Newspaper Ad Shows Testimonial Dark Age Remains

The headline of the promotional article containing this testimonial was upfront; Want YOUR small business to be on the country’s biggest website?

A smalltown deli had both expanded its location reach and ‘pivoted’ product offerings during lockdowns.

They’d spent quite a bit on ads with what the publisher’s claim is the world’s most read, free English language news site.

News organisations (outside of the mysteriously propped-up BBC) have long been expert in the art of, in Mark Zuckerberg’s words,, making money ‘running ads’.

So you’d think tales of success would be a regular and vigorously pursued trove of prospect tickling.

At face value, some numbers to get the juices flowing.

All those extra eyeballs, hey.

Yet the age-old wall hits.

What money did they make?

This is the failing of nearly all salesteams.

Only a previous few truly monetise the wonders they unleash.

Marketing departments, as in the MailOnline’s case above are interested in mere numbers.

Any numbers.

The easy ones.

Which rarely extends to cold hard cash.

The excuse often trots out that getting financial figures is fraught with problems.

Pinpointing where they come from. Agreeing on their precise amount. Getting sign-off from the client to publish.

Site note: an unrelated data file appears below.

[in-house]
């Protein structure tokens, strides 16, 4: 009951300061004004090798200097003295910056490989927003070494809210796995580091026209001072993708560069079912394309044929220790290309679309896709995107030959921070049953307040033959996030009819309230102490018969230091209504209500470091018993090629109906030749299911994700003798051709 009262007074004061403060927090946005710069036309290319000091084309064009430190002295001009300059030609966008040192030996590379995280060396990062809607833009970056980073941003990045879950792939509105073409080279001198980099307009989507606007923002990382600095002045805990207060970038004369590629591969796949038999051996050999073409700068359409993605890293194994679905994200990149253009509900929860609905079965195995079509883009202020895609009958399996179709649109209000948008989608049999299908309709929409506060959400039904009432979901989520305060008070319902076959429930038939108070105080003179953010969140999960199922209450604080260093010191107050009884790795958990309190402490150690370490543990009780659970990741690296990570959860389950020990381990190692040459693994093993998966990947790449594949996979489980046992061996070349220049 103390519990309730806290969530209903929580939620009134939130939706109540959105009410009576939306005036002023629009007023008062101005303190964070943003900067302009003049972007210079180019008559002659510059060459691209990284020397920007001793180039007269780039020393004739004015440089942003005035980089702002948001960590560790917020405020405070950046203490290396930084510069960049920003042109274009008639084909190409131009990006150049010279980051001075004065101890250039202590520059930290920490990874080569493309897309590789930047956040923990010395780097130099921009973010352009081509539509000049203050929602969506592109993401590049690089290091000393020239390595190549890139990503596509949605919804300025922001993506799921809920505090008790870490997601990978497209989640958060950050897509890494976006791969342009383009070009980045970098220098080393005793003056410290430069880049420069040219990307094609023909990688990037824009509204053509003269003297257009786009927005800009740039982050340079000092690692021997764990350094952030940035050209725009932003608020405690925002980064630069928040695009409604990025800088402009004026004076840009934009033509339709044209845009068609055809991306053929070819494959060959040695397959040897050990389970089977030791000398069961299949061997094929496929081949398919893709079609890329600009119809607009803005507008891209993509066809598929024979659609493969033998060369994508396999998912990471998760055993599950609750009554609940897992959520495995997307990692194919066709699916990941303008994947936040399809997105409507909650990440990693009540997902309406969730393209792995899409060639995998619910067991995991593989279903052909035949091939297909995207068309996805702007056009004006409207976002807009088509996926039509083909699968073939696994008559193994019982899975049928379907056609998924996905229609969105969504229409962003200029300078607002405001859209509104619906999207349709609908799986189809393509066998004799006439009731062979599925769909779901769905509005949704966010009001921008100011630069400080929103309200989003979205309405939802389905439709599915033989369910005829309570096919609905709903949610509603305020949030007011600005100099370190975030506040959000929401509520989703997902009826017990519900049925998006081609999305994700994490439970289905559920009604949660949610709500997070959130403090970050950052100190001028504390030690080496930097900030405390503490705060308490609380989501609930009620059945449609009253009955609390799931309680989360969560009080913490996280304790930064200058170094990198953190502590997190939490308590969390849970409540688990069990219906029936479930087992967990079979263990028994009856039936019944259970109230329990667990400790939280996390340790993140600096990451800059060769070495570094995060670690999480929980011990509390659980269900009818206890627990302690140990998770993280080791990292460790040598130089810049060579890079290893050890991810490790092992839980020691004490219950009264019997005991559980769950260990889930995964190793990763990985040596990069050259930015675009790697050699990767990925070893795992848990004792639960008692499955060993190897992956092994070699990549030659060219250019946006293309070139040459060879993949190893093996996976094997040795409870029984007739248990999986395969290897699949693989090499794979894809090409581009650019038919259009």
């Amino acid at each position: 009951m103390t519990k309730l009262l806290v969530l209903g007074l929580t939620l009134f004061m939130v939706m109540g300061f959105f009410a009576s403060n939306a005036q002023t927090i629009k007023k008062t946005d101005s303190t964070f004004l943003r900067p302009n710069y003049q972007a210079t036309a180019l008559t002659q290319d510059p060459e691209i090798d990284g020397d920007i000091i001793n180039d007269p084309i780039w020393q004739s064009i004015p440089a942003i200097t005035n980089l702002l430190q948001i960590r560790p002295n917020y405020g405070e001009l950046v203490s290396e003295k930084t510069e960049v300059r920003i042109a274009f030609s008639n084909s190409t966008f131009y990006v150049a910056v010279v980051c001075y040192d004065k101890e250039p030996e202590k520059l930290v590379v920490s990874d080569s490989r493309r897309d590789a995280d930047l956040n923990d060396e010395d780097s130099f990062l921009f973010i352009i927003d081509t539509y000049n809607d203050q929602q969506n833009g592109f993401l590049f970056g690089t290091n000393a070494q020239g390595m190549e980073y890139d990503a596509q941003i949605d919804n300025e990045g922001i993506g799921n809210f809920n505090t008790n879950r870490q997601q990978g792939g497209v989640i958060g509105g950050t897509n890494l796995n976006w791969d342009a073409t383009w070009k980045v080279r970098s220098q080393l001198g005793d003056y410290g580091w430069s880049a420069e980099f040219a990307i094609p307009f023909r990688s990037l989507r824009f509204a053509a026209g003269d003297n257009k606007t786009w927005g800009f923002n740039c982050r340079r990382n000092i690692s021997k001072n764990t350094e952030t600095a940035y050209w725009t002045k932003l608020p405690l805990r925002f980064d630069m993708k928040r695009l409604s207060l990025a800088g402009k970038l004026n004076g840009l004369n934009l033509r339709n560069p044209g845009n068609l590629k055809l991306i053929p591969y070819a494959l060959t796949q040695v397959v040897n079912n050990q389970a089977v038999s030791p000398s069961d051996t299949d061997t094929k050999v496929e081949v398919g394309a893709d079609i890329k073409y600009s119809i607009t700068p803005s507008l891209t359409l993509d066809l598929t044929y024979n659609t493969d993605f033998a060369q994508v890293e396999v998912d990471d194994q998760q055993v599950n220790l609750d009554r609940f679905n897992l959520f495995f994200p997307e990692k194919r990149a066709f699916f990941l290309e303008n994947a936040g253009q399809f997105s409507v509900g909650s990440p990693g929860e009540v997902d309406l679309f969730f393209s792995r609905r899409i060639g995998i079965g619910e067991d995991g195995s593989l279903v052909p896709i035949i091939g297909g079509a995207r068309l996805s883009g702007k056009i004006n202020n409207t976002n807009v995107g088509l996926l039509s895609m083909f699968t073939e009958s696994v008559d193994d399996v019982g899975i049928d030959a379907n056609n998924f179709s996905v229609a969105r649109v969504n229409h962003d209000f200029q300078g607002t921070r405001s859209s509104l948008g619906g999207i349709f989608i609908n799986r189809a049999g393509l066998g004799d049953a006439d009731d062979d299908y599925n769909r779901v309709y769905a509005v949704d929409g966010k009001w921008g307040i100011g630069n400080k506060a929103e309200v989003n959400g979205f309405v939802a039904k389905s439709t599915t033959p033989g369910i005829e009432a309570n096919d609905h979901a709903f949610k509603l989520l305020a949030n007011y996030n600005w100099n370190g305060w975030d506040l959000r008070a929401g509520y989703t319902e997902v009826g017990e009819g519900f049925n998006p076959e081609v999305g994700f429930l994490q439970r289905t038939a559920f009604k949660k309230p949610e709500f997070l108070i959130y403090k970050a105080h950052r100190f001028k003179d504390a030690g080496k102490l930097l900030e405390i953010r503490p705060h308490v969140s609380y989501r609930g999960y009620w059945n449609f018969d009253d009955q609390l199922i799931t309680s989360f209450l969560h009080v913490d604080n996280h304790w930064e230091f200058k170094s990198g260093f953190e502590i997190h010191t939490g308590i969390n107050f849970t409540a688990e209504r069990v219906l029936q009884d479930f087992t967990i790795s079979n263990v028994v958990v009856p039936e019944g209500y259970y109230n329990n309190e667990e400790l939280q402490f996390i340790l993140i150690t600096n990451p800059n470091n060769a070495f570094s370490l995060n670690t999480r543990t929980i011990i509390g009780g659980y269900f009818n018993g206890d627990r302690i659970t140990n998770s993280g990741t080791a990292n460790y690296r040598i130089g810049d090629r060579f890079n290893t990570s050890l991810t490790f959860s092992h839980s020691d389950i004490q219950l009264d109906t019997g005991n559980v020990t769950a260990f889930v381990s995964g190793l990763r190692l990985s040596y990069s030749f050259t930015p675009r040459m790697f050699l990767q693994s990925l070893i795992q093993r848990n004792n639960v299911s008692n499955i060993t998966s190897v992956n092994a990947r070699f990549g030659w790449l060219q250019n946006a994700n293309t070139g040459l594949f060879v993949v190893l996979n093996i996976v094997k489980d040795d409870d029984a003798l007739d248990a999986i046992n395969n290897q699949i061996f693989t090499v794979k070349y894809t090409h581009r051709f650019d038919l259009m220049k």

These might be a touch valid, but let’s face it, they are rubbish.

Hide behind these and you may as well not bother.

Who cares that you “feel busier”. Or have “lots of call asking about…”

Hardly metrics of the old-school.

What, roughly were the extra sales at the end of the first week after campaign launch?

Which product (or venue) saw a marked uplift, and approximately of how much?

How much was the new deli opening first week’s sales?

There’s a load more questions that emerge.

If exact numbers prove elusive, seek a range.

Imagine saying that the campaign paid for itself in just the first x-days, by halfway through had exceeded targets tenfold, and now has meant they could take on an extra employee?

All of these and more besides all translatable into real money.

Don’t fall into this Daily Mail marketing trap.

You can do even better.

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